A big change could be coming to GUSA.
Several GUSA senators have formed working groups to rewrite GUSA’s constitution with the goal of restructuring advocacy efforts. They hope to have the changes—which include abolishing the Senate and eliminating many appointed positions in the executive—approved in a referendum that the student body would vote on in February 2021.
Georgetown students have long called for GUSA to be reformed or even outright abolished. These calls reflect a perception held by some that GUSA cannot currently advocate effectively for the student body. Many of the senators who were elected this fall ran on platforms to make GUSA a more effective and representative body, and the proposed constitutional reforms are how these senators hope to put their promises into action.
Nicole Sanchez (SFS ’22), the chair of the Senate’s Ethics & Oversight Committee (E&O), introduced the constitutional restructuring project at the Senate’s Nov. 23 meeting. E&O, the GUSA committee in charge of adjudicating issues related to GUSA’s conduct and constitution, created two subcommittees to work on the project. The first committee is dedicated to the Senate restructuring, and the second is dedicated to the executive restructuring.
Sanchez emphasized that the details of the restructuring project are still being worked out by the subcommittees but outlined some of the likely reforms in an interview with the Voice.
The Senate would be abolished entirely and merged with policy teams from the executive. Currently, senators have the option of joining the Policy and Advocacy Committee (PAC), where they work to promote policy changes. Senators in PAC can be appointed as chairs of a policy team specializing in a specific issue, and they work with the executive policy team on their issue.
While PAC currently works separately from executive policy teams, the restructuring project would create one set of policy teams. All students would be allowed to join these teams voluntarily.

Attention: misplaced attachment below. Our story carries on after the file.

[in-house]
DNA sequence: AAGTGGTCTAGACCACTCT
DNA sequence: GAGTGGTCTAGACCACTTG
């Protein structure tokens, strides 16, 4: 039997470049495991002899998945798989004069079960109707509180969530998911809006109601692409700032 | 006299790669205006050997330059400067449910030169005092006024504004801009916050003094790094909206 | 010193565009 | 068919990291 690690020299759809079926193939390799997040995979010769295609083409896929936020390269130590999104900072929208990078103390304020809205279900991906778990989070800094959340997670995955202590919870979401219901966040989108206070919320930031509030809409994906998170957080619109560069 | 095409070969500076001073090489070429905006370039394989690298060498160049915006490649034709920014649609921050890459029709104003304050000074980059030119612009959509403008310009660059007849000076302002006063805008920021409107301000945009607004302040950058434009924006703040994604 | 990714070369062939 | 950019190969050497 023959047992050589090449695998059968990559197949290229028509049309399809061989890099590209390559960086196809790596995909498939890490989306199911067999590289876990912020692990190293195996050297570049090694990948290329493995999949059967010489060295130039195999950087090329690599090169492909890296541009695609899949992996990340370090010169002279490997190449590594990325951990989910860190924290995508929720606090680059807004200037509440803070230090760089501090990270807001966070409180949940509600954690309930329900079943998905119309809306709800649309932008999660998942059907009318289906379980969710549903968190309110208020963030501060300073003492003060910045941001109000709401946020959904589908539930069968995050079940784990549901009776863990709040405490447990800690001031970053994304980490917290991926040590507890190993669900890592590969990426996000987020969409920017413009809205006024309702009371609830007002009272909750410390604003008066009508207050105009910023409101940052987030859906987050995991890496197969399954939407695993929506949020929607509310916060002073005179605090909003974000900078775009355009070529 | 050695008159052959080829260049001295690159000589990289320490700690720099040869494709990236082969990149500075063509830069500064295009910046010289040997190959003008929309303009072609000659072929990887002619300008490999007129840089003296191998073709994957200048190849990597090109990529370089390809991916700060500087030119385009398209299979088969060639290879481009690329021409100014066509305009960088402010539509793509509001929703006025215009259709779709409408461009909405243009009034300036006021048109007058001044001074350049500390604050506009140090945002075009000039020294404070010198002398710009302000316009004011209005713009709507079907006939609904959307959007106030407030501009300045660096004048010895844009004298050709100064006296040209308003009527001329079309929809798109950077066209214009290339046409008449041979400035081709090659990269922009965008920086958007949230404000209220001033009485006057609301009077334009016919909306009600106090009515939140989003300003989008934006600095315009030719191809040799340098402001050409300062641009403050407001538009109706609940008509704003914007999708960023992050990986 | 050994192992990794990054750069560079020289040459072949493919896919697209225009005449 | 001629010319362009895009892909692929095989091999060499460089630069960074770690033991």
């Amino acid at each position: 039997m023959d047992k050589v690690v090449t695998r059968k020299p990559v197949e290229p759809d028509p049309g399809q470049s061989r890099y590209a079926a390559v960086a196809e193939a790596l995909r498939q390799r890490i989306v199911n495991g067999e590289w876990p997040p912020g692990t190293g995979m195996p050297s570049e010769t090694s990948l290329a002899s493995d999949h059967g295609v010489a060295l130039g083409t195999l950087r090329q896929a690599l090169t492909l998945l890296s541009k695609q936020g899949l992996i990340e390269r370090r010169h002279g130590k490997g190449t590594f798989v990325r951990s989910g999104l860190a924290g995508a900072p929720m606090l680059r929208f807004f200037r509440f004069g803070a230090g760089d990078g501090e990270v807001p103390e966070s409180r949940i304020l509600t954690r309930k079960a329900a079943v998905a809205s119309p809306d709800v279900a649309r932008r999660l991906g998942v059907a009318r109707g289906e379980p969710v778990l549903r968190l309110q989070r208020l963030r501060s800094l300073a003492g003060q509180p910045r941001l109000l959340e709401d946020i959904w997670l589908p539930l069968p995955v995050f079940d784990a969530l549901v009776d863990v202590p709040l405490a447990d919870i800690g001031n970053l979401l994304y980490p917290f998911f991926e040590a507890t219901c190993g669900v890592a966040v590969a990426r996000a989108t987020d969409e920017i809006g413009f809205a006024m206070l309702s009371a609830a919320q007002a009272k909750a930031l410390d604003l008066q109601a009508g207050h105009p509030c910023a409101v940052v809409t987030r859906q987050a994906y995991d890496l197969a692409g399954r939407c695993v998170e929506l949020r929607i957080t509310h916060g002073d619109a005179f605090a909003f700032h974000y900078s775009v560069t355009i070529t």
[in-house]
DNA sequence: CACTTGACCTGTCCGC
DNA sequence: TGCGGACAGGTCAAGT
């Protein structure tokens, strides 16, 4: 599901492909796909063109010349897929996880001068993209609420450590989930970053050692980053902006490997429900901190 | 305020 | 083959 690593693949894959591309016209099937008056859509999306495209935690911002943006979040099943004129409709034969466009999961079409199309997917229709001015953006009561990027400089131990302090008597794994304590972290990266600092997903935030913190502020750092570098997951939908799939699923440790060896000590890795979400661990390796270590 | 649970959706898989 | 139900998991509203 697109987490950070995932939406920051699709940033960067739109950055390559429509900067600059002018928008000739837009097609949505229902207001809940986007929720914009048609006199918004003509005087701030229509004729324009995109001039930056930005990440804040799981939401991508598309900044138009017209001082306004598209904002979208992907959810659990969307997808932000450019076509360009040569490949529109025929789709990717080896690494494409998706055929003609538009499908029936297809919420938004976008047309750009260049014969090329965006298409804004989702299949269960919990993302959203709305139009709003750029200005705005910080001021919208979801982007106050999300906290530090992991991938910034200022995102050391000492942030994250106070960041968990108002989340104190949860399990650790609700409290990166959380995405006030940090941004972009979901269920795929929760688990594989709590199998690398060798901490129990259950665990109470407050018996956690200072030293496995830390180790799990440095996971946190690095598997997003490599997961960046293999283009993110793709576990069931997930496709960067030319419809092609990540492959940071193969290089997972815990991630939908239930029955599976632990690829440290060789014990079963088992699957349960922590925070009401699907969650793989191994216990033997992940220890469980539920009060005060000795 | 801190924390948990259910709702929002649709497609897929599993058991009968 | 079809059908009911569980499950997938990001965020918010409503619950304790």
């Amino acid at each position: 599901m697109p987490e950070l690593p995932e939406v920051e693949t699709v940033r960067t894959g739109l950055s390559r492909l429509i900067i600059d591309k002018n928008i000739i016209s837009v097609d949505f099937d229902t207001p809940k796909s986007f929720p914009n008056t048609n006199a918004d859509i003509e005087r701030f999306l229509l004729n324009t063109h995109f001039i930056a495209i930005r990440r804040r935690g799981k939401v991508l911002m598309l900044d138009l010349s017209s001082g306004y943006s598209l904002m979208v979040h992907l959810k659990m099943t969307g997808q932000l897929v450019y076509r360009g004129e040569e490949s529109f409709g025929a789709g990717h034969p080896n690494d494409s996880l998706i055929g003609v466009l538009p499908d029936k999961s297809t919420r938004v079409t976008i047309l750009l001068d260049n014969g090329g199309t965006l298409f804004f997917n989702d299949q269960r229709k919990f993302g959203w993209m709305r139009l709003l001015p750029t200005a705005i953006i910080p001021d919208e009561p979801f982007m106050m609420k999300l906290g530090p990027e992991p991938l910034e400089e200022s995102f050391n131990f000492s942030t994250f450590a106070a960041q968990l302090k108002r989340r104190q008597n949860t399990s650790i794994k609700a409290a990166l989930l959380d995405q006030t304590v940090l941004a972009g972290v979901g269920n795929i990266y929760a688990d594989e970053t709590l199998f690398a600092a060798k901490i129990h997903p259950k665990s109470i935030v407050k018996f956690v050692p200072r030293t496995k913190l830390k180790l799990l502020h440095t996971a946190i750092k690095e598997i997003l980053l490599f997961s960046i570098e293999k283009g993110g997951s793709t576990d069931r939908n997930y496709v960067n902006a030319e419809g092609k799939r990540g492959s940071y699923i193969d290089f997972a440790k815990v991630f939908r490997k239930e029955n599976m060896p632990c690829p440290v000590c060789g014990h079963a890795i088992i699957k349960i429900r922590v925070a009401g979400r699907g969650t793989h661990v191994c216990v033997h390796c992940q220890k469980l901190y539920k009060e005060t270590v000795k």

The restructuring project also aims to eliminate the other functions of the Senate, such as writing and voting on formal legislation, making senators’ sole responsibility to work in PAC.
Additionally, the project would change how advocacy chairs are elected. Senators are currently elected by their graduating year with a certain number of senators elected from each class. Sanchez said the subcommittees hope to change this policy so senators are instead elected by policy area, running as chairs of policy teams and elected based on their qualifications to advocate for specific policy issues.
The final change the restructuring program hopes to bring is eliminating many appointed positions and clarifying the responsibilities of people within the executive. According to Sanchez, there are many redundant and ill-defined positions within GUSA that hinder advocacy efforts. The goal is for the restructuring project to give GUSA members more direction in their advocacy.
The constitutional revisions are meant to make GUSA more accessible and more effective, Sanchez said. Multiple layers of bureaucracy and elitism discourage interested students from participating in GUSA, which harms the body’s ability to advocate for all students, she argued.
“A lot of people believe that Robert’s Rules of Order, which are the rules in which we have to conduct ourselves in any GUSA-related meeting, are extremely elitist,” Sanchez said. “If you say something wrong, someone’s going to call you out and shame you publicly.”
She added that the process of writing legislation can be inaccessible as well. “To some students, this is just common knowledge, but to a lot of other students, this is new,” she said.
Sanchez also criticized GUSA’s current structure for making advocacy difficult. To propose changes to university policy, senators must draft legislation that must pass a committee and the Senate as a whole before they can begin to work on advocacy.
This structure, Sanchez says, harms the Senate’s advocacy work. “You have to go through so many steps before you get actual work done,” she said. “It’s a very scary experience, and it’s very discouraging to people who’ve never been in these spaces or introduced to these procedures.”
The subcommittee hopes to introduce legislation to get the constitutional revisions on the ballot for a university-wide referendum. If approved by at least two-thirds of the Senate, the student body will have an opportunity to vote on the revisions in February. The revisions will be approved if at least half of the students voting and one-fourth of the entire undergraduate student body vote in favor.
While the exact details of what students will vote on are not yet finalized, Sanchez argued the Senate’s restructuring efforts are still valuable. “There may be better ways, and something may change along the way, but us taking a step forward into restructuring how students are fought for and advocated for is super important,” she said.